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 people '_ within the meaning of the Ninth
 Amendment. Connecticut cannot
 constitutionally abridge this fundamental
 right which is protected by the Fourteenth
 Amendment from infringement by the States.
 381 U.So at 499.
 More recently, the Supreme Court again relied upon the Ninth
 Amendment as the basis for judicial protection of rights not
 explicitly listed in the Constitution. In Richmond News a er °
 Inco v. Vir_Li!ki__, 448 UoS. 578, 579 (19801 (plurality opinion),
 the State argued that the public had no right to attend trials
 since this right could not be found in the text of the
 Constitution. Chief Justice Burgerp writing for the plurality,
 dismissed this argument based on the Ninth Amendment and its
 historical underpinnings° Ido at 579-80. The State's argument,
 said the Court,
 did not escape the notice of the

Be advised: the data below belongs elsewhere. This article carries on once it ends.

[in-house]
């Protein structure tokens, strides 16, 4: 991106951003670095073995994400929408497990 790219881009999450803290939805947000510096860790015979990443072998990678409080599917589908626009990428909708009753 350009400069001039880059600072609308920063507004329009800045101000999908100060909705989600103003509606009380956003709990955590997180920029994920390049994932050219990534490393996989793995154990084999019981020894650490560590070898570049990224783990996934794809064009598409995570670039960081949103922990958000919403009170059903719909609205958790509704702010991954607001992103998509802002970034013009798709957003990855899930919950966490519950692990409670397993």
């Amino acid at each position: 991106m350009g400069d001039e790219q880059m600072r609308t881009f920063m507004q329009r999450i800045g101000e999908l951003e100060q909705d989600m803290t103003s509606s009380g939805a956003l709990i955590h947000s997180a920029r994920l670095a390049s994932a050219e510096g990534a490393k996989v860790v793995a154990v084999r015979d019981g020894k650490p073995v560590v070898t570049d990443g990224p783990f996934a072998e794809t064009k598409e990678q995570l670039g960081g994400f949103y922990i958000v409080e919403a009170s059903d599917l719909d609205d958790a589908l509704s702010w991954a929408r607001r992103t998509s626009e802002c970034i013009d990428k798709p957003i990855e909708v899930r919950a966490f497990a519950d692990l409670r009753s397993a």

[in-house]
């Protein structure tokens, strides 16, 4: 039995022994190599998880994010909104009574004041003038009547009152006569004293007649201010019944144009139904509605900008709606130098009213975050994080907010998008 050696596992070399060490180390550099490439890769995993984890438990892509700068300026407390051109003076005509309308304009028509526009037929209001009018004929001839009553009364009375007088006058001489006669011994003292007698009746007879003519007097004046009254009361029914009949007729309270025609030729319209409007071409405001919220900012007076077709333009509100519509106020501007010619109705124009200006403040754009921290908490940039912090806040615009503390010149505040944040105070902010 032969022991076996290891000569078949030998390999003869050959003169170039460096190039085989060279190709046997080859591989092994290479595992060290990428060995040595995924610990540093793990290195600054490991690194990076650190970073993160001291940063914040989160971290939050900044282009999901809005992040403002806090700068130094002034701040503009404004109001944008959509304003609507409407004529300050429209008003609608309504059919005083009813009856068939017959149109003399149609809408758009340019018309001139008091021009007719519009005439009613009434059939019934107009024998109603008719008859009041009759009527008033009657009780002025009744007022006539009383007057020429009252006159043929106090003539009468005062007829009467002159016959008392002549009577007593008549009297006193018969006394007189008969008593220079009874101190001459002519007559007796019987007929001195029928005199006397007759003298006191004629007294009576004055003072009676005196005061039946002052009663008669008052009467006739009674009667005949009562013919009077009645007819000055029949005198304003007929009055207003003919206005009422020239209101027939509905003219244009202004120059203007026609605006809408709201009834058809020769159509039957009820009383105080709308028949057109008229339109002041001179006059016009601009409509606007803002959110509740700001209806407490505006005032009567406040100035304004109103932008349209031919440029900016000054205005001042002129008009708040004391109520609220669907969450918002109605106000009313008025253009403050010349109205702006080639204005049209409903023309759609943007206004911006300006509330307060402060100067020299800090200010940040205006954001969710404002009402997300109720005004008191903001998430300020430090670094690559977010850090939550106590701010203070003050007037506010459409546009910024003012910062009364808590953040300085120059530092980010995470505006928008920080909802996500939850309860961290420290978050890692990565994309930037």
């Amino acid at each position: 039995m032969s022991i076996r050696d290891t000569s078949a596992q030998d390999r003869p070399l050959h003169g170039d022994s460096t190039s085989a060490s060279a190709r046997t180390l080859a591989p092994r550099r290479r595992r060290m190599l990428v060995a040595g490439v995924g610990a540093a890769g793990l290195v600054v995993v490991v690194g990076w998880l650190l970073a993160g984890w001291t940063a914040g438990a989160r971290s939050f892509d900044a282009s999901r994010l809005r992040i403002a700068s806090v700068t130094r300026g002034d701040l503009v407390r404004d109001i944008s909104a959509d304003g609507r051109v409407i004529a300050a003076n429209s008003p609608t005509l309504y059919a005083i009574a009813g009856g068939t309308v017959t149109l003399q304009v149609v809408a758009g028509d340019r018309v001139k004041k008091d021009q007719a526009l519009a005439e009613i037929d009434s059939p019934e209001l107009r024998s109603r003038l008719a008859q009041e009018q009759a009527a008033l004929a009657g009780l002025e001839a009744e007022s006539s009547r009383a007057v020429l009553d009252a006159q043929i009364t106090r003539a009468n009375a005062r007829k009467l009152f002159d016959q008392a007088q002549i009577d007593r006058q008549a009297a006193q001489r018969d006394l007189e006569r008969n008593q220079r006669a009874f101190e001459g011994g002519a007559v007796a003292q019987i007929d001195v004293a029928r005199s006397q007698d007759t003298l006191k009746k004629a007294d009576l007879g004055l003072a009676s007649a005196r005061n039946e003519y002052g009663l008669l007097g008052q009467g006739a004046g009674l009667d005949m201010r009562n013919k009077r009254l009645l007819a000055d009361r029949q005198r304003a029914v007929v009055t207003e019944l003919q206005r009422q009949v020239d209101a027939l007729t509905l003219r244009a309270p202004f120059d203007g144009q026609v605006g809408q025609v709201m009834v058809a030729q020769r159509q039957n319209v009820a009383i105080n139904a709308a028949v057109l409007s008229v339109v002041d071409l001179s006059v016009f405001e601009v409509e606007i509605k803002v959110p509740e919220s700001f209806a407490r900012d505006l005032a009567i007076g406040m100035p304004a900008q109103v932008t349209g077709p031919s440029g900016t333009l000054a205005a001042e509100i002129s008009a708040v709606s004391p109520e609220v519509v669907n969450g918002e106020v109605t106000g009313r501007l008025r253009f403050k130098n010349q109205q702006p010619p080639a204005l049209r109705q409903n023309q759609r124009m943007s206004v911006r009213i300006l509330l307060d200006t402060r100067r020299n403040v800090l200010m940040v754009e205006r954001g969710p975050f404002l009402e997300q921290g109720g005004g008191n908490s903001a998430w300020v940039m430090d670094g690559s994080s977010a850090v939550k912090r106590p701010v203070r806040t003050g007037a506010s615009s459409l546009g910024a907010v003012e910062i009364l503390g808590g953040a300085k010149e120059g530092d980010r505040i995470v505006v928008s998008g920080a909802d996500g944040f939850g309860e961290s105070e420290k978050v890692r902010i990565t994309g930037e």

Constitution's draftsmen; they were concerned
 that some important rights might be thought
 disparaged because not specifically
 guaranteed. It was even argued that because
 of this danger no Bill of Rights should be
 adopted. Seer e.g_L< The Federalist No. 84 (Ao
 Hamilton) .... But arguments such as the
 State makes have not precluded recognition of
 import:ant rights not enumerated.
 Id. at 579. The Court noted that James Madison perceived the
 need for some sort of constitutional _'saving
 clause," which, among other things, would
 serve to foreclose application to the Bill of
 Rights of the maxim that the affirmation of
 particular rights implies a negation of those
 not expressly defined. See 1 Annals of Cong.

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